Definition and Overview

Multiple endocrine neoplasia (MEN) syndromes are rare, inherited disorders characterised by the development of abnormal growths in endocrine glands, namely the parathyroid, pituitary, thyroid, and adrenal glands as well as the pancreas. The condition can cause the glands to enlarge and become hormonally overactive, or produce more hormones than the body needs.

MEN syndromes occur in three patterns, namely types 1, 2A, and 2B. MEN type 1, which is also known as multiple endocrine adenomatosis and Wermer syndrome, results in the formation of tumours in the pituitary gland, islet cells of the pancreas, and parathyroid glands. Some patients also have tumours in other parts of the digestive tract as well as adrenal cortical and carcinoid tumours.

MEN1 sufferers experience a range of symptoms due to hormonal imbalance. Hormones released by different endocrine glands are responsible for controlling and instructing the functions of various organs. The overproduction of hormones results in different disorders, including hyperparathyroidism (caused by an overactive parathyroid glands), ulcers in the stomach and small intestine (caused by the overproduction of gastrin by islet cell tumors), and excessive growth of soft tissue (overproduction of growth hormone).

Based on statistics, MEN1 affects just one in every 30,000 people. It can affect both genders and can develop at any age. Currently, there is no cure for the condition but therapies are available for the treatment and management of symptoms and complications.

Causes of Condition

MEN1 is an inherited disorder, which means that it is passed from parents to their children. It is caused by a mutation in a gene also called MEN1, which increases a person’s risk of developing endocrine tumours and other MEN1 symptoms.

Every cell in the body has two copies of each gene; one is inherited from the father and the other one from the mother. The mutation only occurs in one copy of the gene, which means that a parent with a gene mutation has a 50% chance of passing along his or her mutated gene to his or her child. MEN1 develops when the normal gene that is inherited from the unaffected parent is lost or damaged during normal cell division.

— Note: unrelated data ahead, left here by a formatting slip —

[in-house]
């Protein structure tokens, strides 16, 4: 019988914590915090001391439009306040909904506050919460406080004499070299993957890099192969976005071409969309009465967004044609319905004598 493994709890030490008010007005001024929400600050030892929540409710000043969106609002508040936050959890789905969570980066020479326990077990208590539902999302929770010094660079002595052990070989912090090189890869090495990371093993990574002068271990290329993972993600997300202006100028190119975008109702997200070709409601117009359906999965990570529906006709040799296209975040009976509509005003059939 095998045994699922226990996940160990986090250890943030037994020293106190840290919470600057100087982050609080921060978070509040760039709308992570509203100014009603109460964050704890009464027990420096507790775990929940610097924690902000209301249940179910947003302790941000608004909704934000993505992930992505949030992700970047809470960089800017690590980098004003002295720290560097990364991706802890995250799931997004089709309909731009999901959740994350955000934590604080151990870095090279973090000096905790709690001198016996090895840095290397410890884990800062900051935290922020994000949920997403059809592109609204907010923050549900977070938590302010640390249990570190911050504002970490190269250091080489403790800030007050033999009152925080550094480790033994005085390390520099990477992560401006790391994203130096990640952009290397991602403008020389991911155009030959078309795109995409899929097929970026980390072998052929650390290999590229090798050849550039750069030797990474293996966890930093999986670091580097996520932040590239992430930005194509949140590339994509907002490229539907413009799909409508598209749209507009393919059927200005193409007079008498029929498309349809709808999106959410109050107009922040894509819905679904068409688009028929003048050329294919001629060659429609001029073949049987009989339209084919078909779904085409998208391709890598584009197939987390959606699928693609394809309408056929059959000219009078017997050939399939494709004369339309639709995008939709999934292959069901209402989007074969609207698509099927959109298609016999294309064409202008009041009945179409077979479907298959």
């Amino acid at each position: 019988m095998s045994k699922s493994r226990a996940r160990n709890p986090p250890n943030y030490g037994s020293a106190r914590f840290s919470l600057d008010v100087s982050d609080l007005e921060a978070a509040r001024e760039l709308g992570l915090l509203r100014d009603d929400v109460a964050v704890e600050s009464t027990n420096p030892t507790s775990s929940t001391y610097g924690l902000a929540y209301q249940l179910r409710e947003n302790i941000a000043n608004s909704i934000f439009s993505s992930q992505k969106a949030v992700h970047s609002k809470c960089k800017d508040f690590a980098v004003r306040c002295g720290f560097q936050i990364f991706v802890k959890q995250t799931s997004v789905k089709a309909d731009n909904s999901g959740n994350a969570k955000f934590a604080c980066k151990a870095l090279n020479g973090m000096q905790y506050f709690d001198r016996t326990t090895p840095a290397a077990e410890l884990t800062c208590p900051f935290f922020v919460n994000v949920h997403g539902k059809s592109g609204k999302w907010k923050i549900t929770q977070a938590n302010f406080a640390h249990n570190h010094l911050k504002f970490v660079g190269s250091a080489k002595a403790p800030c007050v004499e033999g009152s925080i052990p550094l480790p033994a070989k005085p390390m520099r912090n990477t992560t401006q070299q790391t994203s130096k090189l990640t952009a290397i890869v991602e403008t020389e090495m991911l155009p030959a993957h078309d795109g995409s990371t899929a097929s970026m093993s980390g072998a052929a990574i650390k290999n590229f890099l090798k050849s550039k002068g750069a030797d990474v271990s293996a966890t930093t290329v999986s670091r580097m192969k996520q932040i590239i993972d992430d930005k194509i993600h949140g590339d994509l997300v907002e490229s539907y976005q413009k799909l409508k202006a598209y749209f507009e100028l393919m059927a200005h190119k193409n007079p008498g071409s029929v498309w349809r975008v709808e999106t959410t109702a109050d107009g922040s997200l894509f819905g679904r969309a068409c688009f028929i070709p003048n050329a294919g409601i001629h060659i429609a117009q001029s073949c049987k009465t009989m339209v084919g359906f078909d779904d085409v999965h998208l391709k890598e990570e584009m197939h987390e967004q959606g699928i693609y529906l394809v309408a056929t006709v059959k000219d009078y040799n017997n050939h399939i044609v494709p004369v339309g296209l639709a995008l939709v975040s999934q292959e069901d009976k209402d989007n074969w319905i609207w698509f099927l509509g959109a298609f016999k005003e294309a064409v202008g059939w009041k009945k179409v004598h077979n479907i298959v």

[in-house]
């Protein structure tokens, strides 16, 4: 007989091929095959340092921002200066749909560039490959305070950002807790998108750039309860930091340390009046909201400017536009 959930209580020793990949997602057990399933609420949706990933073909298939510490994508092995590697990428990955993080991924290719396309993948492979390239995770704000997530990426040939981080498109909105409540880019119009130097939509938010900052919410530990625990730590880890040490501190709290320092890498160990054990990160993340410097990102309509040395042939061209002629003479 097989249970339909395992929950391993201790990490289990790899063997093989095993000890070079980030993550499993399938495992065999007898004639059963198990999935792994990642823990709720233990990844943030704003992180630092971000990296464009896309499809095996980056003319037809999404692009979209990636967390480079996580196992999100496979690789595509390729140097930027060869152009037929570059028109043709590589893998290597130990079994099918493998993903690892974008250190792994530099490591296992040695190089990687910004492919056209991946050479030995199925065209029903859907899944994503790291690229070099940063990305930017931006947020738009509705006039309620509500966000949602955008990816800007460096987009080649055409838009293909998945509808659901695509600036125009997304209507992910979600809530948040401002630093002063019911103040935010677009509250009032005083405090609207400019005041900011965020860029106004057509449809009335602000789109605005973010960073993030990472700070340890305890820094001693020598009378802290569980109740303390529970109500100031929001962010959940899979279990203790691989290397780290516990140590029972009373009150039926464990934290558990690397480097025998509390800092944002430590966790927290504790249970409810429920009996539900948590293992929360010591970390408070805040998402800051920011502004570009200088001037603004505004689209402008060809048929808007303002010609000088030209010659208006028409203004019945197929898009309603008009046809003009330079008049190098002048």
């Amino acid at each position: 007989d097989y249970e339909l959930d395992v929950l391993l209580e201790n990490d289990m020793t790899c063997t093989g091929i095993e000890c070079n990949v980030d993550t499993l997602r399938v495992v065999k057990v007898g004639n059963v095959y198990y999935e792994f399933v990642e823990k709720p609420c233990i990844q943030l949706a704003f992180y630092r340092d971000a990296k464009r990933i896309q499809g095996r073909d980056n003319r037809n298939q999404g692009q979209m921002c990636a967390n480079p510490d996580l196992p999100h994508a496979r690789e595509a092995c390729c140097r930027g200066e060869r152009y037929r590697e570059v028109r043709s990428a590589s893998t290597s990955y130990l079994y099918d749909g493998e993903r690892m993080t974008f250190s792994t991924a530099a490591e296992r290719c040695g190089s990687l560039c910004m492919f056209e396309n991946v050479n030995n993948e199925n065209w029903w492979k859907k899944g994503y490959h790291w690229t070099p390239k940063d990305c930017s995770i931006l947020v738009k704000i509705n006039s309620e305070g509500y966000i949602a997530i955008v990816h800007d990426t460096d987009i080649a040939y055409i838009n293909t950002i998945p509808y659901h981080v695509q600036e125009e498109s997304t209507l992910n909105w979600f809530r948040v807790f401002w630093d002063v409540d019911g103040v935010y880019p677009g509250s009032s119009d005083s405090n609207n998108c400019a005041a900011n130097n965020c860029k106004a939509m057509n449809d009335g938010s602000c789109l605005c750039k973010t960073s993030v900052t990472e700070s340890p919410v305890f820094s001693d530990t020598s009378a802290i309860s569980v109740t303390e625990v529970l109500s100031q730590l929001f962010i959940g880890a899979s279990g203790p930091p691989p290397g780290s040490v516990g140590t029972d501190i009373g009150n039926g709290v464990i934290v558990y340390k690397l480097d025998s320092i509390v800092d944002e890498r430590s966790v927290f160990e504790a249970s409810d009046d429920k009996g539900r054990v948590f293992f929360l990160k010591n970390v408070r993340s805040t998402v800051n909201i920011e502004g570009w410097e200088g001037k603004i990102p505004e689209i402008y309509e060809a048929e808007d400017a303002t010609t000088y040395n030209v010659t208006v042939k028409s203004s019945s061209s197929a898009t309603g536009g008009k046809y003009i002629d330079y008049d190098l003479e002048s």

A MEN1 sufferer who wishes to have children has an option to undergo a medical procedure called pre-implantation genetic diagnosis, which allows people with genetic mutations to prevent their children from inheriting their condition. For this procedure, several embryos are tested and those that do not have the mutation are transferred to the uterus through in vitro fertilisation (IVF).

Key Symptoms

Symptoms of MEN1 vary from person to person and depend on which glands are affected. These include:

  • Anxiety

  • Black, tarry stools

  • Bloated feeling after meals

  • Bone enlargement

  • Changes in vision

  • Constant headaches

  • Cushing’s syndrome, which is caused by pituitary tumours. Its symptoms include weight gain, fatty deposits in the midsection, skin injuries that are slow to heal, fatigue, and glucose intolerance, among others.

  • Discomfort in the lower chest or upper abdomen

  • Hair loss

  • Hyperparathyroidism, which causes muscle or bone pain, tiredness, and weakness, among others